She pulled the mask off, fell to her knees at his feet with a loud thump she was sure woke everyone downstairs. She put it down carefully, to keep her promise to Chen, then leaned back, looked at the sky. “What was that?”
He sat down next to her, gathered the mask and put it back in its box. “We don’t know,” he said. “We have artisans who make these, and once in a while we find one of these… a mask that possesses you, makes you understand what we are, what we feel. It tries to make you feel what should be felt, if you were one of us. They’re rare and precious objects, and we don’t share them with outsiders often.”
“I bet,” she said. “If the government knew you had something magical that worked… Bast.”
“Yeah. Bast,” he said.
Creaking footsteps told her they were about to be joined. Four or five Bastet joined them on the roof, and then more, until the whole contingent of the Bastet community that had come that day had joined them. The roof was bigger than Alice had estimated. It could probably hold about 200 comfortably. They all gathered at the end that pointed toward the dawn.
The priestess wore a white, silken robe. “We have a human among us. Human, to be among us on this dawn, you must pretend. Will you wear a mask among us?”
Alice hesitated, frightened by the prospect of wearing that magical thing again. She nodded. Chen held it out, and she put it on.
The change happened again, not as strong as last time but still there. She checked and she could feel herself, still had control over the experience, could take off the mask if she felt the need. She looked through the small crowd gathered to greet the sun and could see the interconnected relationships among them, the happiness and contentment, the desperation and desire. She could tell, with a deep breath, that two of the tabbies were pregnant.
The ritual was short, brief, and satisfying. She enjoyed hearing Chen’s growl and hiss among he sounds the Bastet made as they welcomed the morning sun. The incense the priestess had chosen did little for Alice, but she felt echoes of its effects on the others.
She took the mask off and put it back into the box. The small group of Bastet continued to shift and mingle. The air was heavy with a strange energy, and although the ritual was over, the morning air was filled with purpose. She spotted it as soon as it happened: a loud growl from two Bastet, who crashed into each other. “We had better leave,” Chen said as he took her hand and led her down the stairs.
When they reached the second floor, she could see his face was flushed, his breathing heavy, his nostrils flaring with each breath. “That was heat, wasn’t it?”
“Yeah, dammit,” he said. “I was a heartbeat behind Obie.” He grinned. “It’s okay. I have kits already. But everyone wants more.”
“You have children?” she said.
“Yeah. One survivor. She’s about six now. Like I said, I make a terrible dad. I seem to have a feral mind.”
She nodded. He’d explained to her about BTLV-1, a sadly common and almost always fatal childhood disease among Bastet. It was one of the few diseases actually known to get them, and that it always struck children seemed especially cruel.
He shivered, hard and violently, as if trying to shake off the feeling. Alice felt sorry for him. There was only one way to console him. “Hey, Chen?” She smiled. “I don’t suppose there’s a private room we could go and help… work off your energy?”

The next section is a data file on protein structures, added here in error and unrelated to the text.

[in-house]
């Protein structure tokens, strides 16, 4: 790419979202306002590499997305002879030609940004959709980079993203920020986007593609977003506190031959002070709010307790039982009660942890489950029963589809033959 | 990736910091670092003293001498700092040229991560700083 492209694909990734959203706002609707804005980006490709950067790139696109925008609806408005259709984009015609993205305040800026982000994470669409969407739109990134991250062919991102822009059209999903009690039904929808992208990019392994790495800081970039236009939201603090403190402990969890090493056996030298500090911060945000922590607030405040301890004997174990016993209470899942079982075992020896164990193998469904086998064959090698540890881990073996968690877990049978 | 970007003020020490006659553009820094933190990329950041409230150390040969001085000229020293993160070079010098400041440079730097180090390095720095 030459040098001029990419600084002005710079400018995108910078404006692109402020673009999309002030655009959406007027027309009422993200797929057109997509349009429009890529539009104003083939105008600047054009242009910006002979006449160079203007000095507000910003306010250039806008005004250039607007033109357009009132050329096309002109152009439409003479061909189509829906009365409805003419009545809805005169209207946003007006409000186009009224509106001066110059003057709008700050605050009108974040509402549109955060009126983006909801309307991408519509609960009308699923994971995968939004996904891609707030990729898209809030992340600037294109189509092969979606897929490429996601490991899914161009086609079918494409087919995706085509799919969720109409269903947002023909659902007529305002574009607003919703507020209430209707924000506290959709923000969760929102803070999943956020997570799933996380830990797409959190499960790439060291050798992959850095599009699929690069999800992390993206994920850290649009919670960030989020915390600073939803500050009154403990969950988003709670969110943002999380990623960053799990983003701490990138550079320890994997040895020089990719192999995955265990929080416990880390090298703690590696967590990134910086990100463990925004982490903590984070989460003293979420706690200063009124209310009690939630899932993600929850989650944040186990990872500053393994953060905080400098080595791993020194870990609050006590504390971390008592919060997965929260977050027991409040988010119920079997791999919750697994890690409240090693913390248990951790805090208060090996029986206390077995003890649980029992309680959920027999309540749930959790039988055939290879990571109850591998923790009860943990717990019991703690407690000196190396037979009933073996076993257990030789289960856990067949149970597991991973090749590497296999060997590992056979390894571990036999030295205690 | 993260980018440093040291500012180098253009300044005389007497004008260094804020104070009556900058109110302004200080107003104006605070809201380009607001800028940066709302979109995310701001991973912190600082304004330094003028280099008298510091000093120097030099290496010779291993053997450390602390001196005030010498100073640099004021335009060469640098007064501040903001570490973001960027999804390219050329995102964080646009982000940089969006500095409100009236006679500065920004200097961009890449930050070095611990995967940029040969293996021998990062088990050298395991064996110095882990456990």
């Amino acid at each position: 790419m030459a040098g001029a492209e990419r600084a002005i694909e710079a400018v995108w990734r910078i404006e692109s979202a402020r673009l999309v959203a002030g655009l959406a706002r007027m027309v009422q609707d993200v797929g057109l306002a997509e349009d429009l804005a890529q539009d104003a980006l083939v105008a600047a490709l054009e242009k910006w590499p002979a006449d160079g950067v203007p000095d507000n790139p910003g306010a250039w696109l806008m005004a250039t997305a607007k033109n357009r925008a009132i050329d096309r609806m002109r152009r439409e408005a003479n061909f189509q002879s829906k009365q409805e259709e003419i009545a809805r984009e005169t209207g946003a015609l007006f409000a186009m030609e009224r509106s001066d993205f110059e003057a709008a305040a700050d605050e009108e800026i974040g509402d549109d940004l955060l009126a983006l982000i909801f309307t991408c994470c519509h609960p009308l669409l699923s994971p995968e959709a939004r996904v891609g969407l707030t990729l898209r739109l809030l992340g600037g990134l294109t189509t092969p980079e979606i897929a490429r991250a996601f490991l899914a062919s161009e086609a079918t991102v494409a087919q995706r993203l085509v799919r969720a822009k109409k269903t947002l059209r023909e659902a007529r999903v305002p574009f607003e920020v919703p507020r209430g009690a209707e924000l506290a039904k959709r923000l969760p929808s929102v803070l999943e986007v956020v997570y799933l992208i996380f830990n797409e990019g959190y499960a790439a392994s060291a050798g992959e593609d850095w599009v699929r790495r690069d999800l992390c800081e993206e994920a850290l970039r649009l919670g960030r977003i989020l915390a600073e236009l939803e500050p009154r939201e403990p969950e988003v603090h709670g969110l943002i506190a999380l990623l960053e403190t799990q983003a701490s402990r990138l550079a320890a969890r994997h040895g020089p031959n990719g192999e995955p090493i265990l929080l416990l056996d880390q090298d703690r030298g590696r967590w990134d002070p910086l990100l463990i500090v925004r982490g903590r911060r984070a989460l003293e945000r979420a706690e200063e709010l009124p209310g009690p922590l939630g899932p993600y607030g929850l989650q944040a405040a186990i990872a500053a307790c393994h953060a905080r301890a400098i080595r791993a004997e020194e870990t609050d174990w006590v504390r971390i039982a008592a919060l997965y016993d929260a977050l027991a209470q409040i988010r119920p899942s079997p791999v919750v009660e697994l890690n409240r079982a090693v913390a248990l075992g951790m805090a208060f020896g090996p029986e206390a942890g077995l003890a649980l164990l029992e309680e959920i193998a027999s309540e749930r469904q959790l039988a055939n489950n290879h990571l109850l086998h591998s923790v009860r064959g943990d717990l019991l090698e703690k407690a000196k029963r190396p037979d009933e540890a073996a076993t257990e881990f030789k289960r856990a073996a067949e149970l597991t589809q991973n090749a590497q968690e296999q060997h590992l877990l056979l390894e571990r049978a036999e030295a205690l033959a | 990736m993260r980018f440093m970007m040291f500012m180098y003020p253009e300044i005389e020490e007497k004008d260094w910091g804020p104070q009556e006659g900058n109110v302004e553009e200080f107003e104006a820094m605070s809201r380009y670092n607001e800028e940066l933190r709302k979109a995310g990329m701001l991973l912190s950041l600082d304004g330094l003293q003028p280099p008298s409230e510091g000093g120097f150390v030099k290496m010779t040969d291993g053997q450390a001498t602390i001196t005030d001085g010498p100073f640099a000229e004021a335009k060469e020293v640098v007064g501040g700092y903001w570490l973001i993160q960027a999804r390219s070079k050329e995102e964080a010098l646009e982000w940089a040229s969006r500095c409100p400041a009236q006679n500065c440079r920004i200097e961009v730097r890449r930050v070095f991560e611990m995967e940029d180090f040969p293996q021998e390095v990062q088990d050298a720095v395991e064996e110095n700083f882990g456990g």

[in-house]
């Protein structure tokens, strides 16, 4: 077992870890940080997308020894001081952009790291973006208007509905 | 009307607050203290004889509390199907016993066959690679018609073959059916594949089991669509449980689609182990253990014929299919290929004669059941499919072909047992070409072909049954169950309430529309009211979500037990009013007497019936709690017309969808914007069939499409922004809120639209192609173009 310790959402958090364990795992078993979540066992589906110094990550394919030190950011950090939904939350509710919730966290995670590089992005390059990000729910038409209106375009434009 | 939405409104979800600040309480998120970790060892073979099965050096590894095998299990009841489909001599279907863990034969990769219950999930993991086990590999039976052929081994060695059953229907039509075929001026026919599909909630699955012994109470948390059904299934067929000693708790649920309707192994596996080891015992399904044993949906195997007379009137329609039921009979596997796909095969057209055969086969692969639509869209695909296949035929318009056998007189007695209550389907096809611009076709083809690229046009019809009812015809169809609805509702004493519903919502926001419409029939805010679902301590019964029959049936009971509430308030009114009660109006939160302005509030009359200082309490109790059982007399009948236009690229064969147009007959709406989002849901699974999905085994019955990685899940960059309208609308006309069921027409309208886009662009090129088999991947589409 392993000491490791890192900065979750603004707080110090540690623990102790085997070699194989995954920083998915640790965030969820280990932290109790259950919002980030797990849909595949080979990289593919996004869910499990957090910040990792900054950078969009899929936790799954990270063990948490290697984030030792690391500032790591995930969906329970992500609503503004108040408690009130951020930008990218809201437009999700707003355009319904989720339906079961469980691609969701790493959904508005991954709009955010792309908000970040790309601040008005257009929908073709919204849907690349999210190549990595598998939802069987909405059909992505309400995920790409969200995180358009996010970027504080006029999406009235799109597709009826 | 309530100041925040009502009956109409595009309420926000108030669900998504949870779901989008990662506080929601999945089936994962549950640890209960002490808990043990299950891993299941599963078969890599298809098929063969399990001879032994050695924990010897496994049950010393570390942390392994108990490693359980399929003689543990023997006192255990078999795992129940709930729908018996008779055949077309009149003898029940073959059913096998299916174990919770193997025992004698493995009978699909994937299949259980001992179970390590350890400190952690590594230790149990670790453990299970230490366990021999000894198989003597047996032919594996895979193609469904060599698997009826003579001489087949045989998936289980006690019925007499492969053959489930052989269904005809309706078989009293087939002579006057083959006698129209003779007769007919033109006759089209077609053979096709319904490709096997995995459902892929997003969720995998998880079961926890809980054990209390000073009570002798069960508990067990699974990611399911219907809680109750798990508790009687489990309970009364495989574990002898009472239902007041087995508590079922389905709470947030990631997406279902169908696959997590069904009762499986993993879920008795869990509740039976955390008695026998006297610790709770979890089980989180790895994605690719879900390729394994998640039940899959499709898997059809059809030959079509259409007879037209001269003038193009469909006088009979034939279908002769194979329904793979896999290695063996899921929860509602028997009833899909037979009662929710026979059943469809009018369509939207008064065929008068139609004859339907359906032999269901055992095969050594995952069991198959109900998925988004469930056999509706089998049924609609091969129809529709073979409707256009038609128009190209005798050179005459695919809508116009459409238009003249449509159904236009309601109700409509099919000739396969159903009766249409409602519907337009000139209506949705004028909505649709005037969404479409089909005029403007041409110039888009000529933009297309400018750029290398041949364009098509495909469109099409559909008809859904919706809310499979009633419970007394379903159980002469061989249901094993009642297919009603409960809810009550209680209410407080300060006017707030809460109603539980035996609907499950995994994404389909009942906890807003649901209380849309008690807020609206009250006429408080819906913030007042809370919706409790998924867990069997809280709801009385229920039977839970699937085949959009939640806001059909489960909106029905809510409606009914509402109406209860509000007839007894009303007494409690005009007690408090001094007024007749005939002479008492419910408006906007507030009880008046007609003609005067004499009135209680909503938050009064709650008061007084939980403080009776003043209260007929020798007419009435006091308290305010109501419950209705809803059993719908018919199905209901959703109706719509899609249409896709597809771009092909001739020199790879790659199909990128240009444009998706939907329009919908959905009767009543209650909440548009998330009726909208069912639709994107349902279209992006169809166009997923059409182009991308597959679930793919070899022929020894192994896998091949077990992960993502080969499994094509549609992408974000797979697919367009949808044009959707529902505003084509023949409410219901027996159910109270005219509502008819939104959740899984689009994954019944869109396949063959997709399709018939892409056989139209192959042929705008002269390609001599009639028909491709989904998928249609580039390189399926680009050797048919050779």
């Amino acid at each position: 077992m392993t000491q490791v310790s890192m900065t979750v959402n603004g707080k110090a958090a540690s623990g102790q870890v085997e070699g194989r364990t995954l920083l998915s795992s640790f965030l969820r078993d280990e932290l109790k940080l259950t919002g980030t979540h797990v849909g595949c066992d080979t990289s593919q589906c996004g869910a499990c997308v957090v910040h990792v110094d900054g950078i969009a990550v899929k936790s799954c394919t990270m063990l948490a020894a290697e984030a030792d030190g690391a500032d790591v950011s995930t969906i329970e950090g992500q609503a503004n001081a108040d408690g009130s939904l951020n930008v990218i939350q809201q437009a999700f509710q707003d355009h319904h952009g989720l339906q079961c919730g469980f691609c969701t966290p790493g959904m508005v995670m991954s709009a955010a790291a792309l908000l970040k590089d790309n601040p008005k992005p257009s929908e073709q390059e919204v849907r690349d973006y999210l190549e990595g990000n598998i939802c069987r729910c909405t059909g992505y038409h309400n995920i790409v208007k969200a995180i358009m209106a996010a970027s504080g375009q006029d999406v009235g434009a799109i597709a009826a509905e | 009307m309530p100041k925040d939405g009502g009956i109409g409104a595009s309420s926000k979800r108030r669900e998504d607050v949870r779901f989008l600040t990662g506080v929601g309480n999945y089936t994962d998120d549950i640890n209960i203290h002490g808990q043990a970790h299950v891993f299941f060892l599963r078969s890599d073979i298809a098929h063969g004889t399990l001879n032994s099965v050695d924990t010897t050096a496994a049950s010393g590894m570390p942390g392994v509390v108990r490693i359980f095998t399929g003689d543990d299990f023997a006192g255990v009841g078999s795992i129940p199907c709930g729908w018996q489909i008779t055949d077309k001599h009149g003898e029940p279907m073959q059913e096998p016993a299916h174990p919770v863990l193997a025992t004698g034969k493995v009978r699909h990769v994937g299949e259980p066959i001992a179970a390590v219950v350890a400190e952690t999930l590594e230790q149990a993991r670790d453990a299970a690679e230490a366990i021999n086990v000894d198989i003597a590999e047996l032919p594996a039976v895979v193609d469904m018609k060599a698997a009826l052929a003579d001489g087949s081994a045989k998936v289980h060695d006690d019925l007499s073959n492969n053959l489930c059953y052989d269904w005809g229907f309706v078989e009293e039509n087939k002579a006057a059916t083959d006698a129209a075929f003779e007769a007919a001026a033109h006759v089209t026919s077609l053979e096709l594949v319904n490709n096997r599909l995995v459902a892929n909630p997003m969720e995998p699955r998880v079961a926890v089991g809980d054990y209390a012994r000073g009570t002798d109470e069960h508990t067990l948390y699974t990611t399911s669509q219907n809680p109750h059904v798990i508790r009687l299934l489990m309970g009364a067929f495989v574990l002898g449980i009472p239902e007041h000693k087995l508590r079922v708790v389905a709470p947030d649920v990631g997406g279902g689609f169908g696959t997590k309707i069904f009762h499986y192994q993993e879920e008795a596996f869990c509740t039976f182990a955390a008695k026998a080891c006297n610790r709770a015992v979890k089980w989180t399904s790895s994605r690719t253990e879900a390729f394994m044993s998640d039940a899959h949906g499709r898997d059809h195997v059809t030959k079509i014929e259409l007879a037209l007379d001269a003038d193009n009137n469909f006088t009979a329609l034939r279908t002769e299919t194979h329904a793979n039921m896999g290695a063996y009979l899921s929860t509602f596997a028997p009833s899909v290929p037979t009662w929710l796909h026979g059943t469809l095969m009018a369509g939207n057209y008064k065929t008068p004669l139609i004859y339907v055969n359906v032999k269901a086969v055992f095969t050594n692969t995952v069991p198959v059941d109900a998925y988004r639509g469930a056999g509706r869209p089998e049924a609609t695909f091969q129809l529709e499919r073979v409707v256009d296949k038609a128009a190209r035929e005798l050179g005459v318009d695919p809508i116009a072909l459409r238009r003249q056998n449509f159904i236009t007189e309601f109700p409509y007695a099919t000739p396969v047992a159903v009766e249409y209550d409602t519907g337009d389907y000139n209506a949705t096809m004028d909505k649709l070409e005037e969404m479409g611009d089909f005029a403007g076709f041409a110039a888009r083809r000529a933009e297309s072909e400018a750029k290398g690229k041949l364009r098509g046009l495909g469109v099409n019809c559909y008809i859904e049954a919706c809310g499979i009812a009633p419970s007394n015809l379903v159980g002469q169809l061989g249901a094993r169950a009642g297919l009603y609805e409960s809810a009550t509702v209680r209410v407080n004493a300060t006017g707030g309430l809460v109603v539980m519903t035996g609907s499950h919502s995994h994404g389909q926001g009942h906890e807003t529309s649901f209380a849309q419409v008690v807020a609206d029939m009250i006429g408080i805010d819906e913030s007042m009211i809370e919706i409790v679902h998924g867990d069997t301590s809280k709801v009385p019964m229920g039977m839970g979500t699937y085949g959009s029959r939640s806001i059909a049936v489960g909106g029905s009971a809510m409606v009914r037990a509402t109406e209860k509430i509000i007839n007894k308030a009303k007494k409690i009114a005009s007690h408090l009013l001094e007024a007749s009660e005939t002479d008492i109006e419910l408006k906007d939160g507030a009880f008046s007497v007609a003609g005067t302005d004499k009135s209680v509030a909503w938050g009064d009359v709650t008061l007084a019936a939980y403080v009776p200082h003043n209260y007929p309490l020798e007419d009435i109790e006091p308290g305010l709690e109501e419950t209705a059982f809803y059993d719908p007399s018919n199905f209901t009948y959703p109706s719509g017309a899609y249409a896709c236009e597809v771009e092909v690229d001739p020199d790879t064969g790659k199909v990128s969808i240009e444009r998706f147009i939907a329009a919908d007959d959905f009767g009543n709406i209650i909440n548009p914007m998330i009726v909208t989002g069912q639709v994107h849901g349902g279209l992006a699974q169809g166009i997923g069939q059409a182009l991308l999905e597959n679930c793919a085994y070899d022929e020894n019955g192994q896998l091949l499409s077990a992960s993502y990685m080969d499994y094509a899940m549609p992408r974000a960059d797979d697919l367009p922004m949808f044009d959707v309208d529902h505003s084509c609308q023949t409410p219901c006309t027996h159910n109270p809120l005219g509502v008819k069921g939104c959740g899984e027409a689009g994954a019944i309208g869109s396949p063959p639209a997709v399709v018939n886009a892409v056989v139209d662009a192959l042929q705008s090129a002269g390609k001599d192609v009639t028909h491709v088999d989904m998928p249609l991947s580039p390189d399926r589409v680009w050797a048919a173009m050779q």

“You want to think about sex now?” he asked, surprised.
“It’s not sex, it’s… Oh, what the Hades. Come with me.” He led her through a thin, wooden door into another room. There were two twin beds, as tightly and professionally made as in a hotel. He led her to one, and she kissed him hard.
She hadn’t been wearing the mask when the phermones of those two on the roof had leaked out into the crowd, when Chen had gotten the same signal as every other male on that roof. The magic had lingered with her after the ceremony, had clung to her imagination, and now she sensed it. She could never be a Bastet, she wasn’t one of those Furry freaks that wanted to be one. But now she wanted him. If only to make his frustration less. She could sense it now, that frustration.
They stripped hurriedly, falling onto the bed, bodies already desperate. His cock was already seeking out her opening, desperate for her pussy. “Chen, do it.”
“Do it,” she said. He nodded and plunged into her. It was not the usual, careful, loving Chen she knew, the man who loved to pet and be petted, who thought of lovemaking as a feast of touching and playing. This was a thrusting, desperate Chen, who struggled against his own feelings, who knew that she was at best a substitute for what his body was telling him he really needed.
Alice welcomed that cock, and his desperation, even if the dryness hurt, even though her body wasn’t ready for him. Her body adjusted, accepted. She opened her legs and wrapped them around his strong, naked body, held his arms, and watched his closed eyes as he strove for release, for relief. She experienced him without feeling him.
Finally, he came with a powerful yowl, his body slamming into hers, giving everything he could for one last moment and then, suddenly, he collapsed. “Sorry,” he gasped. “So sorry.”
“It’s okay,” she said. It was not okay, she knew. Both of them had felt the hollowness of the moment, the pointlesness of it. She’d seen what mating meant to him, what it would have meant to her had, there but for the grace of Bast, she been born one of them. She smiled at him, and he had a responding smile.
By lunchtime, people were leaving. Alice wandered among them, lonely, alone. Chen’s presence didn’t make hre thrill the way it had the night before. He insisted, the one time he’d brought up her curious sudden onset of anomie, that his own feelings for her hadn’t changed at all. It was a momentary, momentous thing, driven by instincts and hormones. When it had passed, he was himself again.
But Alice would never be herself again. Not that Alice. She tried hard to put it into words, but every admission was one of failure: she couldn’t be what she knew Chen needed.
It was a long drive home.